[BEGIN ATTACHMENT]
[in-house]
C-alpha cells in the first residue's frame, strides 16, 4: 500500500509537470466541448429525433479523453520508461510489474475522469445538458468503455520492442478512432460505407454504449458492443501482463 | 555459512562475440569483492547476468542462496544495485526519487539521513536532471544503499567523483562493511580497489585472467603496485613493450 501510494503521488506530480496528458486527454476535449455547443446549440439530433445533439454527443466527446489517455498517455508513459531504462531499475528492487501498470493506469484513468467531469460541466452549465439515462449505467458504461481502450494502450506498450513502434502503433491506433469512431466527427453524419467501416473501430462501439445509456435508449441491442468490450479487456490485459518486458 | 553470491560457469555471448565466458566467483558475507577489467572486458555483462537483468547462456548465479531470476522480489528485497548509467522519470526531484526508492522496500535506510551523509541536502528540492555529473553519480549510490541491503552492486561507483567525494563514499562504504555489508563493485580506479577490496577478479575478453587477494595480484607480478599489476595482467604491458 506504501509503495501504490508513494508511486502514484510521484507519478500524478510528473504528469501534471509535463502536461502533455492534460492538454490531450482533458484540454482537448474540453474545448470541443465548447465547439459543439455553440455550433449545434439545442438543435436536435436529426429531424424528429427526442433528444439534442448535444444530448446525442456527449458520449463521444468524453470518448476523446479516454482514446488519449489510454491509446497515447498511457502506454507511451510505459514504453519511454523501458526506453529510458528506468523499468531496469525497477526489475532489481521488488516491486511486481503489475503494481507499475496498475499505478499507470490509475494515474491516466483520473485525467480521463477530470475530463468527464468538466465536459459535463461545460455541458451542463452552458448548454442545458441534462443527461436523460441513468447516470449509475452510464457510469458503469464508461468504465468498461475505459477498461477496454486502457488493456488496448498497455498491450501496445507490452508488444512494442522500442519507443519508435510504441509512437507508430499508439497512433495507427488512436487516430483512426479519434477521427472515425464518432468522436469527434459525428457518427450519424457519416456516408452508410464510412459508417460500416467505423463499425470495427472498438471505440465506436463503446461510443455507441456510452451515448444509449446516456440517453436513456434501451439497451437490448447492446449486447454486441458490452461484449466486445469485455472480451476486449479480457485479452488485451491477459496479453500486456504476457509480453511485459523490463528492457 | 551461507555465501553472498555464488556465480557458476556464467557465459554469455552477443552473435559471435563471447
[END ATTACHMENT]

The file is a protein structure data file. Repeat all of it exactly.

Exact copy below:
[in-house]
C-alpha cells in the first residue's frame, strides 16, 4: 500500500509537470466541448429525433479523453520508461510489474475522469445538458468503455520492442478512432460505407454504449458492443501482463 | 555459512562475440569483492547476468542462496544495485526519487539521513536532471544503499567523483562493511580497489585472467603496485613493450 501510494503521488506530480496528458486527454476535449455547443446549440439530433445533439454527443466527446489517455498517455508513459531504462531499475528492487501498470493506469484513468467531469460541466452549465439515462449505467458504461481502450494502450506498450513502434502503433491506433469512431466527427453524419467501416473501430462501439445509456435508449441491442468490450479487456490485459518486458 | 553470491560457469555471448565466458566467483558475507577489467572486458555483462537483468547462456548465479531470476522480489528485497548509467522519470526531484526508492522496500535506510551523509541536502528540492555529473553519480549510490541491503552492486561507483567525494563514499562504504555489508563493485580506479577490496577478479575478453587477494595480484607480478599489476595482467604491458 506504501509503495501504490508513494508511486502514484510521484507519478500524478510528473504528469501534471509535463502536461502533455492534460492538454490531450482533458484540454482537448474540453474545448470541443465548447465547439459543439455553440455550433449545434439545442438543435436536435436529426429531424424528429427526442433528444439534442448535444444530448446525442456527449458520449463521444468524453470518448476523446479516454482514446488519449489510454491509446497515447498511457502506454507511451510505459514504453519511454523501458526506453529510458528506468523499468531496469525497477526489475532489481521488488516491486511486481503489475503494481507499475496498475499505478499507470490509475494515474491516466483520473485525467480521463477530470475530463468527464468538466465536459459535463461545460455541458451542463452552458448548454442545458441534462443527461436523460441513468447516470449509475452510464457510469458503469464508461468504465468498461475505459477498461477496454486502457488493456488496448498497455498491450501496445507490452508488444512494442522500442519507443519508435510504441509512437507508430499508439497512433495507427488512436487516430483512426479519434477521427472515425464518432468522436469527434459525428457518427450519424457519416456516408452508410464510412459508417460500416467505423463499425470495427472498438471505440465506436463503446461510443455507441456510452451515448444509449446516456440517453436513456434501451439497451437490448447492446449486447454486441458490452461484449466486445469485455472480451476486449479480457485479452488485451491477459496479453500486456504476457509480453511485459523490463528492457 | 551461507555465501553472498555464488556465480557458476556464467557465459554469455552477443552473435559471435563471447